Pneumonia hospitalization may increase risk of cardiovascular disease

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 - Senior_Patient

More data from the Cardiovascular Health Study (CHS) and Atherosclerosis Risk in Communities Study (ARIC): Pneumonia may increase the risk for cardiovascular disease development both in the short and long term.

According to findings published Jan. 20 in JAMA, researchers taking a second look at the community-based studies found that patients who were hospitalized for pneumonia later had higher rates of MI, stroke and fatal coronary heart disease events. In general, these patients had higher mortality rates than patients who did not contract pneumonia.

CHS and ARIC were studied separately but concurrently by Vicente F. Corrales-Medina, MD, MSc, from the University of Ottawa and the Ottawa Hospital Research Institute, and colleagues. Differences in baseline clinical characteristics and risks encouraged researchers to maintain the two as separate cohorts. Pneumonia-hospitalized patients from each study were paired with similar patients without pneumonia during that period. Patients included in this review did not previously have cardiovascular disease.

Corrales-Medina et al found that between those with documented hospitalization for pneumonia and those without, in the ARIC study there was a twofold increased risk and in the CHS study a fourfold increased risk at 30 days for a cardiovascular event. Risk remained high through one year in both pneumonia groups (hazard ratio 2.19 and 2.10, respectively), and remained significant beyond one year (second year CHS hazard ratio 1.89, ARIC 1.88). This is considerably higher than adjusted hazard ratios for smoking (1.18) and diabetes (1.19), and were comparable with hypertension (1.84).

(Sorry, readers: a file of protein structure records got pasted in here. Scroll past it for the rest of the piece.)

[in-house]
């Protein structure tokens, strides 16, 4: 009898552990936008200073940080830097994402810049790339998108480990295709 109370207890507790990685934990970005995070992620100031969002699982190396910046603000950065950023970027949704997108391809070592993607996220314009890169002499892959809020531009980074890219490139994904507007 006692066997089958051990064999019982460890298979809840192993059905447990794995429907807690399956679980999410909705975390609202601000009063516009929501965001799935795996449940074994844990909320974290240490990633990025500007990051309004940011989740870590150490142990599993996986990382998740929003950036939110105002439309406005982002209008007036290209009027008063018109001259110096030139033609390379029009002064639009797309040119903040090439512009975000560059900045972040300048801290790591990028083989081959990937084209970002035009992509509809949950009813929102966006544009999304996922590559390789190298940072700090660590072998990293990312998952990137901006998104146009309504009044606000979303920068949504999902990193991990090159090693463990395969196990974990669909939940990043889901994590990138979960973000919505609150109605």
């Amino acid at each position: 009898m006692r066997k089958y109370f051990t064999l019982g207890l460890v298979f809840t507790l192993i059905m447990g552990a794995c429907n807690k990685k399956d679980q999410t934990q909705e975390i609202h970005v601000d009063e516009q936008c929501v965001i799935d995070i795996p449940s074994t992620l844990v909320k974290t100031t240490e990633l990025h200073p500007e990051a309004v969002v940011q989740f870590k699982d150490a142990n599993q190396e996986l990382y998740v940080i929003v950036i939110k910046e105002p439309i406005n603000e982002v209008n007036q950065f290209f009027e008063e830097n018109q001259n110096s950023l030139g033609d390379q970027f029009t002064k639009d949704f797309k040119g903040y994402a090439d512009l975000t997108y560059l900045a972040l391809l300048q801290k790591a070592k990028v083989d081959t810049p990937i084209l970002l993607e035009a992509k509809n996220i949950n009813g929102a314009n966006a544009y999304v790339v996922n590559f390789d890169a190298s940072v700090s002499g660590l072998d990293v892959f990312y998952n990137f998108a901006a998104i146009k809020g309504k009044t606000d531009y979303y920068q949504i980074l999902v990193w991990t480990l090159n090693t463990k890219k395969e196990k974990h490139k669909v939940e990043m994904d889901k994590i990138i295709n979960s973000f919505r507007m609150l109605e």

In CHS patients hospitalized for pneumonia, mortality was 18.8 percent at 30 days, 24.7 percent at 90 days, 35.9 at one year, 58.9 percent at five years and 70.9 percent at 10 years. Mortality for pneumonia patients in ARIC represented 11.8 percent at 30 days, 15.7 percent at 90 days, 24.7 percent at one year, 44.1 percent at five years and 76.2 percent at 10 years.

Of the CHS patients with pneumonia, 34.8 percent had cardiovascular events over the intervening 10-year span: MI comprised 50.5 percent of events; stroke, 17 percent, and fatal coronary heart disease events, 32.5 percent. In the 10-year span, 16.5 percent of ARIC patients had cardiovascular events: 29.5 percent with MI, 32.1 percent with stroke and 38.4 percent had fatal coronary heart disease.

Corrales-Medina et al suggested that the high risks seen in these patients may relate to increased inflammatory markers noted in patients hospitalized for pneumonia, in spite of recovery from the initial illness. They suggested that in the future, pneumonia hospitalization be considered when assessing cardiovascular disease risks.